Sleep and mental health researchers are calling on the British Columbia government to set an example for other provinces by ditching plans to adopt permanent daylight time.
They say the move would be most beneficial for children so they're not sleep deprived.
B.C. introduced legislation to go with year-long daylight time last fall after 93 per cent of about 220-thousand online-survey respondents were in favour.
An option for staying with standard time, which comes around every fall, was not offered.
Premier John Horgan has said he will wait to see whether neighbouring Washington, Oregon and California go with permanent daylight time based on federal approval in the United States, though California has yet to pass a law on that measure.
Alberta announced the results of a survey today showing 91 per cent of 141-thousand people who responded to an online poll preferred permanent daylight time and Yukon will spring ahead for the last time on Sunday to stick with that option.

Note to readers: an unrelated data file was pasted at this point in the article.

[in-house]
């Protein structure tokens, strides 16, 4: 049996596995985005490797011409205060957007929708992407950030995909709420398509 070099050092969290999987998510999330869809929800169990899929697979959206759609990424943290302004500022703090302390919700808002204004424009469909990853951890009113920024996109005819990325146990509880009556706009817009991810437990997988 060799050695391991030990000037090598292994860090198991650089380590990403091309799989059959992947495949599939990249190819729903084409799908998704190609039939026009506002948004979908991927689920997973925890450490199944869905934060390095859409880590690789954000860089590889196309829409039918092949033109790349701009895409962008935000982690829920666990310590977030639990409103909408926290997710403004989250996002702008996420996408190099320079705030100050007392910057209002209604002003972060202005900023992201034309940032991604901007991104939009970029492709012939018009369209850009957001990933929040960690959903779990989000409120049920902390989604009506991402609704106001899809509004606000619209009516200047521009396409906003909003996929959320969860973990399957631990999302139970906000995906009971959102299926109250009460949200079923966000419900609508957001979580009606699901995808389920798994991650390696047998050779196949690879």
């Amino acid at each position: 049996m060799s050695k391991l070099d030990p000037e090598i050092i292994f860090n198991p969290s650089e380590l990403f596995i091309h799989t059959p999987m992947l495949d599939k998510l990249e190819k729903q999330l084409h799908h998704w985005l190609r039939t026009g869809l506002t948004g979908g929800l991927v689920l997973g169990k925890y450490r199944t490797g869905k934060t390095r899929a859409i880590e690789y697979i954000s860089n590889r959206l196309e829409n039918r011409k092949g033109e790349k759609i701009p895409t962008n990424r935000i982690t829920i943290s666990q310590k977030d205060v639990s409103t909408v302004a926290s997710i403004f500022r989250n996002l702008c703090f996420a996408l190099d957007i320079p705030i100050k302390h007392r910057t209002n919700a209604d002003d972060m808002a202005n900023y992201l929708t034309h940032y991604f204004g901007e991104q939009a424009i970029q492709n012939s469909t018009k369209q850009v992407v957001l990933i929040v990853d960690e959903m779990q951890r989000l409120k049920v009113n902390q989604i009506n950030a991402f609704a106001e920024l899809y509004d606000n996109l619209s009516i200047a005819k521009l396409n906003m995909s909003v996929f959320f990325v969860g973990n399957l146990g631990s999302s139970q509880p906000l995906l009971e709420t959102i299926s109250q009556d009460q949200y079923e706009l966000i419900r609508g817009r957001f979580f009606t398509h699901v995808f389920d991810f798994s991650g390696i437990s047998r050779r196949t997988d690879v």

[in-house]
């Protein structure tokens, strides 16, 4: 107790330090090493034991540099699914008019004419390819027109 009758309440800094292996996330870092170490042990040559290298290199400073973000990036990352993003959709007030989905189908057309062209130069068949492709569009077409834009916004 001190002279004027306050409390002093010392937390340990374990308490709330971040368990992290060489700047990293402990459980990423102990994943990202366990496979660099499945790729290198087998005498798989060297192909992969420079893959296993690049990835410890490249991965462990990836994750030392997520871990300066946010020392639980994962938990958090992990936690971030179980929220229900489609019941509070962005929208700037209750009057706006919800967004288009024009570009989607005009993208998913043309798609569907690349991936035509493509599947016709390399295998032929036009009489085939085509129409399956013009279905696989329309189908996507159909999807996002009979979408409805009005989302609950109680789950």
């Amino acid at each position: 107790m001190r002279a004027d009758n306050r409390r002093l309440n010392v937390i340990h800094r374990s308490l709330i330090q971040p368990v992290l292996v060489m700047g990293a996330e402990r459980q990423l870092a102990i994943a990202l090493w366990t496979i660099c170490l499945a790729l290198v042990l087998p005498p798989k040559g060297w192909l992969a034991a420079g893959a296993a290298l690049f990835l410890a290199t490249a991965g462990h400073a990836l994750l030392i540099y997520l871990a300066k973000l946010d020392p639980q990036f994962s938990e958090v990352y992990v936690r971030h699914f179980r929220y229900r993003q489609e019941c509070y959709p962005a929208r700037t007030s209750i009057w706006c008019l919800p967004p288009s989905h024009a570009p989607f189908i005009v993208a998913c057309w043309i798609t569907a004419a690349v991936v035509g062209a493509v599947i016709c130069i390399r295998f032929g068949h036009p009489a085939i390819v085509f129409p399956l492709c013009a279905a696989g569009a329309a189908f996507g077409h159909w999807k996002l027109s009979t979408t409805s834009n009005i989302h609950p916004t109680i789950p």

Wendy Hall, professor emeritus at the University of British Columbia's school of nursing, is among critics who say B.C. should adopt standard time so teens in particular aren't waking up in the dark, when their natural body clocks aren't aligned with light from the sun.
Hall is joined by mental health and sleep disorders researchers at UBC and Simon Fraser University who say the main benefit of standard time is light and how it works with our bodies to regulate the sleep-wake cycle.